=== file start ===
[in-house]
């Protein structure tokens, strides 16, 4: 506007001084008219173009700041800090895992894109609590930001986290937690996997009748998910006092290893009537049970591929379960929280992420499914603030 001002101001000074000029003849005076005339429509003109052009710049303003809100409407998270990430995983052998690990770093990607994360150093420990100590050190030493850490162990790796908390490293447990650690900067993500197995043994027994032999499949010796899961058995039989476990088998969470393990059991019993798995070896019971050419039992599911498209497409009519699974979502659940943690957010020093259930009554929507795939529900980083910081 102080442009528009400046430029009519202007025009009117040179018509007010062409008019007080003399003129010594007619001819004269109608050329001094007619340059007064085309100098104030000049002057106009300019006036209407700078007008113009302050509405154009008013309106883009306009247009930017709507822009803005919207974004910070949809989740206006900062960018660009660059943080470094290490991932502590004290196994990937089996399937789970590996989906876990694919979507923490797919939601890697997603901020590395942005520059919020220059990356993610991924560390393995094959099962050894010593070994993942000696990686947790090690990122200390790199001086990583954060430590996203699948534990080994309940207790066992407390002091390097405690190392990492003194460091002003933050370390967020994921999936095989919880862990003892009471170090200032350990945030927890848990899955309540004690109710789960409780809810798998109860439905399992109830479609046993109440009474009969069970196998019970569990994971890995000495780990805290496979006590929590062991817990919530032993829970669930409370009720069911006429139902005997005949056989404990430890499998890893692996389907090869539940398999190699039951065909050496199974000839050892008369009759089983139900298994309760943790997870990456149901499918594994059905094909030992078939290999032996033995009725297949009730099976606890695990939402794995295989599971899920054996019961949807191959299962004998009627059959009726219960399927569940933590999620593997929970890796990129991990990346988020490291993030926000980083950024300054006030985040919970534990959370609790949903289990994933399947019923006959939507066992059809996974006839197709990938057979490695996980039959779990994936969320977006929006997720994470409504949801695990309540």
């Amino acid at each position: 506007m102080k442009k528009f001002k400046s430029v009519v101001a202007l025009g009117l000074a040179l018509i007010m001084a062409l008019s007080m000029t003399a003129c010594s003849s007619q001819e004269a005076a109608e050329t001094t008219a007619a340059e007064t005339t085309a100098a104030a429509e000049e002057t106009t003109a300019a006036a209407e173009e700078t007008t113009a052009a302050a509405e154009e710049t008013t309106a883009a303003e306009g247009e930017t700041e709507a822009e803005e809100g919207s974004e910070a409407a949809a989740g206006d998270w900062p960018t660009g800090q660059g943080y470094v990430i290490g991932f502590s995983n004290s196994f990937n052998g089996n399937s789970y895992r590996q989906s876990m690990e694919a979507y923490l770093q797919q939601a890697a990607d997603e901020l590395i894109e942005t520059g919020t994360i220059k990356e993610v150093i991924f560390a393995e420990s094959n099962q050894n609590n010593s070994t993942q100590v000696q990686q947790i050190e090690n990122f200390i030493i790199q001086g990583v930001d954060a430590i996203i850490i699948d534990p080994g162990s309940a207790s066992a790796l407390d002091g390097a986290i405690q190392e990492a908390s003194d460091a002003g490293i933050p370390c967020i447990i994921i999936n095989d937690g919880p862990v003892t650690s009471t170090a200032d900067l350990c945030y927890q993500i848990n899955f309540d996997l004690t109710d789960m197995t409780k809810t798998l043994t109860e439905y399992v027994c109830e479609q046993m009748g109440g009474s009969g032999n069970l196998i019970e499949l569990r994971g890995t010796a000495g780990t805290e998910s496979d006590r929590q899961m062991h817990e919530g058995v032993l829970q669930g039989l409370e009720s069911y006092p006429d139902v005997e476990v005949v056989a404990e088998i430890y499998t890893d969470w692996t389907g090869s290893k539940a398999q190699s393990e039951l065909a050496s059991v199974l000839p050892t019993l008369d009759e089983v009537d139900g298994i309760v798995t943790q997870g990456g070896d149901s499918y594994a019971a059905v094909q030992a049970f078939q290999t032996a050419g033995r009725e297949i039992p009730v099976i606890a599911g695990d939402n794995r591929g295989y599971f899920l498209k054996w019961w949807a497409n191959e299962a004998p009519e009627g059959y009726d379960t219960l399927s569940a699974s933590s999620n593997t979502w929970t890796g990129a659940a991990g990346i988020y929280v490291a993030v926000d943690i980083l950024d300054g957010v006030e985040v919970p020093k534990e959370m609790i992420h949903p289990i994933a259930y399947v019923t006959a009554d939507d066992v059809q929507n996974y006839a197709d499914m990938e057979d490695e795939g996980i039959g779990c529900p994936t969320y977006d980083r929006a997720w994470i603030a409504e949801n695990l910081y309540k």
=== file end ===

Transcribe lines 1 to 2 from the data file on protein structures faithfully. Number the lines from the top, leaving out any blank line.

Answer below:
[in-house]
């Protein structure tokens, strides 16, 4: 506007001084008219173009700041800090895992894109609590930001986290937690996997009748998910006092290893009537049970591929379960929280992420499914603030 001002101001000074000029003849005076005339429509003109052009710049303003809100409407998270990430995983052998690990770093990607994360150093420990100590050190030493850490162990790796908390490293447990650690900067993500197995043994027994032999499949010796899961058995039989476990088998969470393990059991019993798995070896019971050419039992599911498209497409009519699974979502659940943690957010020093259930009554929507795939529900980083910081 102080442009528009400046430029009519202007025009009117040179018509007010062409008019007080003399003129010594007619001819004269109608050329001094007619340059007064085309100098104030000049002057106009300019006036209407700078007008113009302050509405154009008013309106883009306009247009930017709507822009803005919207974004910070949809989740206006900062960018660009660059943080470094290490991932502590004290196994990937089996399937789970590996989906876990694919979507923490797919939601890697997603901020590395942005520059919020220059990356993610991924560390393995094959099962050894010593070994993942000696990686947790090690990122200390790199001086990583954060430590996203699948534990080994309940207790066992407390002091390097405690190392990492003194460091002003933050370390967020994921999936095989919880862990003892009471170090200032350990945030927890848990899955309540004690109710789960409780809810798998109860439905399992109830479609046993109440009474009969069970196998019970569990994971890995000495780990805290496979006590929590062991817990919530032993829970669930409370009720069911006429139902005997005949056989404990430890499998890893692996389907090869539940398999190699039951065909050496199974000839050892008369009759089983139900298994309760943790997870990456149901499918594994059905094909030992078939290999032996033995009725297949009730099976606890695990939402794995295989599971899920054996019961949807191959299962004998009627059959009726219960399927569940933590999620593997929970890796990129991990990346988020490291993030926000980083950024300054006030985040919970534990959370609790949903289990994933399947019923006959939507066992059809996974006839197709990938057979490695996980039959779990994936969320977006929006997720994470409504949801695990309540």